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Finger Four

by Dan Zoernig



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This project was something I had wanted to do with Col. Bud Anderson for a long time. I wanted to present him an opportunity to select the guys he'd most want to be flying with in this image and he came through with three other pilots who flew every type of model and color scheme employed by the 357th FG.

His suggestions and technical advice helped me to create this picture as an accurate "fantasy flight" which prints out at 12x44 inches at 300 dpi.

The legend at the bottom of the print is Col. Anderson's own draft, and give a little information on each plane and it's pilot.



The Image


The image itself is one big Photoshop file, created from 100s of layers over a period of several weeks.

The sky is 5 separate film shots scanned on a drum scanner and stitched together in PShop. The planes are Hasegawa and Tamiya products, heavily retouched in the computer. In fact, the buildups were put together in about 30 minutes each, then sprayed Testors Silver. All detailing, weathering, coloring, etc, was done on my Mac G4 in PS6. Markings and color schemes were researched by Col. Anderson and his son Jim and then passed on to me. Very fine gentlemen, they are, and I could not have done this without their help.




Legend written by Col. Anderson:

Finger Four

The Finger Four formation was first used by the Germans during WWI and then reinvented by the Luftwaffe during the Spanish Civil War. It was widely accepted by all nations during WW II as the best formation for combat. The flight consisted of a leader (#1) and his wingman (#2) joined by an element leader (#3) and his wingman (#4). The flight and element leaders are the attackers and the wingman’s job is to keep their leaders aware of any threat from the rear. Look at the back of your flattened hand and you can visualize how the aircraft are generally positioned as well as how the name was derived. By flying in a more spread out manner the formation was very maneuverable and provided wider visual coverage by the wingmen to the rear. For flying in the weather or for show the formation flew much closer.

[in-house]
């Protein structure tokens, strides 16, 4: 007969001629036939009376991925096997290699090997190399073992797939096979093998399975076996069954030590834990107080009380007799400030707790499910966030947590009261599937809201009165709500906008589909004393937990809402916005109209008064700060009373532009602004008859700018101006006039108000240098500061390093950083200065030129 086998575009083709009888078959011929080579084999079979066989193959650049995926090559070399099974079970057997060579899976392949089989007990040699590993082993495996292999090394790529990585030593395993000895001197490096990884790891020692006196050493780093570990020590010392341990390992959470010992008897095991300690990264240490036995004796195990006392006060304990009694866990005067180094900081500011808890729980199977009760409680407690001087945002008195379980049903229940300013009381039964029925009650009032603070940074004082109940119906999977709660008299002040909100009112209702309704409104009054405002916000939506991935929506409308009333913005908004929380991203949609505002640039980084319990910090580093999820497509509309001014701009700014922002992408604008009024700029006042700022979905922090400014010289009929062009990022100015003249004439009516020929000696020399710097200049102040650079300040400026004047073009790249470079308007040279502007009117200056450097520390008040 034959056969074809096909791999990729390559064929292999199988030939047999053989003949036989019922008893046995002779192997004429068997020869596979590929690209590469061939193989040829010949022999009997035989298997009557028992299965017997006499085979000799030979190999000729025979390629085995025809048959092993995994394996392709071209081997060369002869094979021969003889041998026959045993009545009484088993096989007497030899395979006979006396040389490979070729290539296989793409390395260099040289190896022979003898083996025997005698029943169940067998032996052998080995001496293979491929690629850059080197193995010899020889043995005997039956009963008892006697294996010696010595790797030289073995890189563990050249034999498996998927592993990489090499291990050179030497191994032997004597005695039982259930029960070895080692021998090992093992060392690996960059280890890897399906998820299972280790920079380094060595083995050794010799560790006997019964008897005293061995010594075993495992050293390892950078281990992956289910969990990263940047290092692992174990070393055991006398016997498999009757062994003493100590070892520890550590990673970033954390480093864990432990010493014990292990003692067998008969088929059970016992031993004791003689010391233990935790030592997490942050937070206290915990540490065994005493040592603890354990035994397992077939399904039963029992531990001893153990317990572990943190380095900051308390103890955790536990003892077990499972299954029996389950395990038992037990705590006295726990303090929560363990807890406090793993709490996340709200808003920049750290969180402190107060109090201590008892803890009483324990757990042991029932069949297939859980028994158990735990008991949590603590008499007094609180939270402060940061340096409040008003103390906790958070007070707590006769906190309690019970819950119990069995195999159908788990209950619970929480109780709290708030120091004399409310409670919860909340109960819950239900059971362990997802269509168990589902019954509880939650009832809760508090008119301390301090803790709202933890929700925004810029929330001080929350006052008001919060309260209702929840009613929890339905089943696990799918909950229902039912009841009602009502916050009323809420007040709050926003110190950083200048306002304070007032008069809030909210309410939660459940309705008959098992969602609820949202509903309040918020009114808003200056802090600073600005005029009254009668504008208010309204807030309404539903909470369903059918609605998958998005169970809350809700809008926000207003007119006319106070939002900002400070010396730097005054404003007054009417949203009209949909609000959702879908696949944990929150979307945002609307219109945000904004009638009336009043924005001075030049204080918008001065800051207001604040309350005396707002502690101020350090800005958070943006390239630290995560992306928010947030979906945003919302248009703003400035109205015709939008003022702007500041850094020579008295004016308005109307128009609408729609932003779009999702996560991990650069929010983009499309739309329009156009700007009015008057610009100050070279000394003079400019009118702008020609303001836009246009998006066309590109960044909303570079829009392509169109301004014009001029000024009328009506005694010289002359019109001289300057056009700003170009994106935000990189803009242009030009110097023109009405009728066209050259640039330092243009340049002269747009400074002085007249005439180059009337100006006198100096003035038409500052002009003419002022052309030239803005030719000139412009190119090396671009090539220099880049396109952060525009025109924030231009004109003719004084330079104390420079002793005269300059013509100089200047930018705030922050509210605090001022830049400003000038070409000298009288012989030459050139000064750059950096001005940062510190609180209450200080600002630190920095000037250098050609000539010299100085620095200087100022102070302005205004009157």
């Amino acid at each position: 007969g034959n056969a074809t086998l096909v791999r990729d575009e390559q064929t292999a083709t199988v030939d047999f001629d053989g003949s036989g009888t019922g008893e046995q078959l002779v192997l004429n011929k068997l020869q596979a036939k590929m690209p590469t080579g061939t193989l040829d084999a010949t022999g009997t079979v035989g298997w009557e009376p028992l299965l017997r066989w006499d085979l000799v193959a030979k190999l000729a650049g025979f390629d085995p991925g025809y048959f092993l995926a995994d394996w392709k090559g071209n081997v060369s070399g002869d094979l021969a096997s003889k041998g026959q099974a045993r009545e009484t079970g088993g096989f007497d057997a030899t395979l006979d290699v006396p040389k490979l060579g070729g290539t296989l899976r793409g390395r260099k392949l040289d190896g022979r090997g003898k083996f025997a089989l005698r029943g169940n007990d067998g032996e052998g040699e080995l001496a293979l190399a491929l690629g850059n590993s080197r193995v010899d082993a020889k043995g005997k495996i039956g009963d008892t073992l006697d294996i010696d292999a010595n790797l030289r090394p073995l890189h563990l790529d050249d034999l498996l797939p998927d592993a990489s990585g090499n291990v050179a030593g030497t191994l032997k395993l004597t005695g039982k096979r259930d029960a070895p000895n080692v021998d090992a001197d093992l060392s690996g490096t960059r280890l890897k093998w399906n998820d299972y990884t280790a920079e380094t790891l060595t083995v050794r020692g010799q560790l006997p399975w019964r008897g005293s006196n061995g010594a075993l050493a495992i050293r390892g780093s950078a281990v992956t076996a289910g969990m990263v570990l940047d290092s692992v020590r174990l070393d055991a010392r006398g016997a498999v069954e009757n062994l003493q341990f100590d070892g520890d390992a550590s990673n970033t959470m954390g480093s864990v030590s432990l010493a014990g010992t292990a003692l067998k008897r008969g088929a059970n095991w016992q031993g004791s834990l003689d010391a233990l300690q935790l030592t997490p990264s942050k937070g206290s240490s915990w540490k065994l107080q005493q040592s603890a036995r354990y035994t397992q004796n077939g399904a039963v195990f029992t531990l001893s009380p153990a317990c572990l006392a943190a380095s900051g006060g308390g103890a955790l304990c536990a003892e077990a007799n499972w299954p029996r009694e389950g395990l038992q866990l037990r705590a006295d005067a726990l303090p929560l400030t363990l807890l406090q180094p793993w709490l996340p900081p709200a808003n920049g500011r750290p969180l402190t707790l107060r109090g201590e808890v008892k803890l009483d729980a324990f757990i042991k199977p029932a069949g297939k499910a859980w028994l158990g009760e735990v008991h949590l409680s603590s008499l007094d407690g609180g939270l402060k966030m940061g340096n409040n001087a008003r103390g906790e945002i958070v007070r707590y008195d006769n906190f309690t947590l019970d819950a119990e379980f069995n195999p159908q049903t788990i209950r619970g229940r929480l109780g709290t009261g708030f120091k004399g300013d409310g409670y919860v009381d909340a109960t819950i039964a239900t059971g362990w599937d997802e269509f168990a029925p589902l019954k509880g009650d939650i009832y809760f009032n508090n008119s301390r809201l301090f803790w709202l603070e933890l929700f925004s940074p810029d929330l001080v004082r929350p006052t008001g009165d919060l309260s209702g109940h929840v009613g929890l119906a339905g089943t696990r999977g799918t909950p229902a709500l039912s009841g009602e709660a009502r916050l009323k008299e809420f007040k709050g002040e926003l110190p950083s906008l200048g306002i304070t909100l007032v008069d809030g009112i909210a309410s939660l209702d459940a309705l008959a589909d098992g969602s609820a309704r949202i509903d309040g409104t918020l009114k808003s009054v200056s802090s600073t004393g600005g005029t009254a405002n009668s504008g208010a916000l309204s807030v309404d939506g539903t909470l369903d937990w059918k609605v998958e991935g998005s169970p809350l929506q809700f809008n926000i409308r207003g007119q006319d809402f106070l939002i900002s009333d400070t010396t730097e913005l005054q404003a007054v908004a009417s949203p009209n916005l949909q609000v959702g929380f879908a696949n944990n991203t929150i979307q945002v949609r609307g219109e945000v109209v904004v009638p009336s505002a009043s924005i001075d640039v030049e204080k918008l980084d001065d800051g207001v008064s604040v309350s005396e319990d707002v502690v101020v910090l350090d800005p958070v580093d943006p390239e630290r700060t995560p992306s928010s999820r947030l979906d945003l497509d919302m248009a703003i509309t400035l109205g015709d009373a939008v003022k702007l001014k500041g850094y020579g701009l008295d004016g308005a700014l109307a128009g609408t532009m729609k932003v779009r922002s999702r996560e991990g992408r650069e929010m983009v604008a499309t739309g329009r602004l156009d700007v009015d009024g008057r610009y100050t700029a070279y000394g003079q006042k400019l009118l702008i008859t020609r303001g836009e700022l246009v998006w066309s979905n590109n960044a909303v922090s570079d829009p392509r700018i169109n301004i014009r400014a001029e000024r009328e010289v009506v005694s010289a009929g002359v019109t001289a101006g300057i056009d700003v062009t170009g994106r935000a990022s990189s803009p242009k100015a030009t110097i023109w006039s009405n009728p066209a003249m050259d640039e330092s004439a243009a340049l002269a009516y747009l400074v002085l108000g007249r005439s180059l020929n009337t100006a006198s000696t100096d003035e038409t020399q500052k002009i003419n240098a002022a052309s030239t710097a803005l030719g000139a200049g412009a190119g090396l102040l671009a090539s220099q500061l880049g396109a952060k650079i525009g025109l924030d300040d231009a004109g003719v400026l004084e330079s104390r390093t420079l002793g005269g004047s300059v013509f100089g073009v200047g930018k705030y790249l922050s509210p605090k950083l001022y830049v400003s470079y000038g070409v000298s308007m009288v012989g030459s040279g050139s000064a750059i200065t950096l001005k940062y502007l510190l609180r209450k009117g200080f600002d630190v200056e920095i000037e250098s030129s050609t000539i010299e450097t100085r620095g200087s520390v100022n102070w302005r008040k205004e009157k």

Finger Four depicts four P-51Mustangs from the 363rd Fighter Squadron of the 357th Fighter Group assigned to the 8th Air Force in the ETO. The 357th was best known as the highest scoring unit in the shortest time, 595.5 enemy aircraft destroyed in the air in 14 months. The unique aspect of this illustration is that it displays both the variety of paint schemes and the variants of the Mustangs flown by the Group.



Above, Col. Clarence E ‘Bud’ Anderson then a Major is the flight leader (#1) flying a classic P-51D s/n 44-414450 B6-S “Old Crow” in natural aluminum paint scheme. He was a triple ace destroying 16 enemy aircraft in the air.

1st Lt John Skara is flying as Andersons wingman (#2) in an early model Mustang with the birdcage canopy painted in a half natural aluminum and half dark green camouflage paint scheme. “Doodlebug” is P-51B s/n 42-106458 B6-Z.


Captain William R O’Brien, in the element leader position (#3) is flying a late model Mustang but in a solid dark green camouflage paint scheme. P-51D 44-13522 B6-G was named “Billy’s Bitch.” O’Bee was an ace with 6 aerial victories.


1st Lt William B Overstreet is the (#4) member of the flight as O’Brien’s wingman is flying P-51B s/n 42-103309 B6-O. “Berlin Express” is also in a hybrid pint scheme. This aircraft was equipped with a Malcolm hood. This type canopy was developed by the British to eliminate the birdcage and provide better visibility. Overstreet had 2 confirmed aerial victories.


(Legend for Finger Four courtesy of Colonel Clarence C.E. “Bud” Anderson, USAF Retired.)

Dan Zoernig is a digital aviation illustrator from St. Louis, Missouri.

Focusing primarily on subjects and events of the Second World War, Dan uses digital photography and computer retouching to produce photo-realistic illustrations.

These illustrations are available from the artist printed on either premium artist's canvas or Somerset 250 gsm acid free watercolor stock.

To see more of Dan's work, you can visit his website http://www.danzoernig.com/illustrations/default.asp


Image and Text Copyright © 2006 by Dan Zoernig
Page Created 21 July, 2006
Last Updated 21 February, 2007

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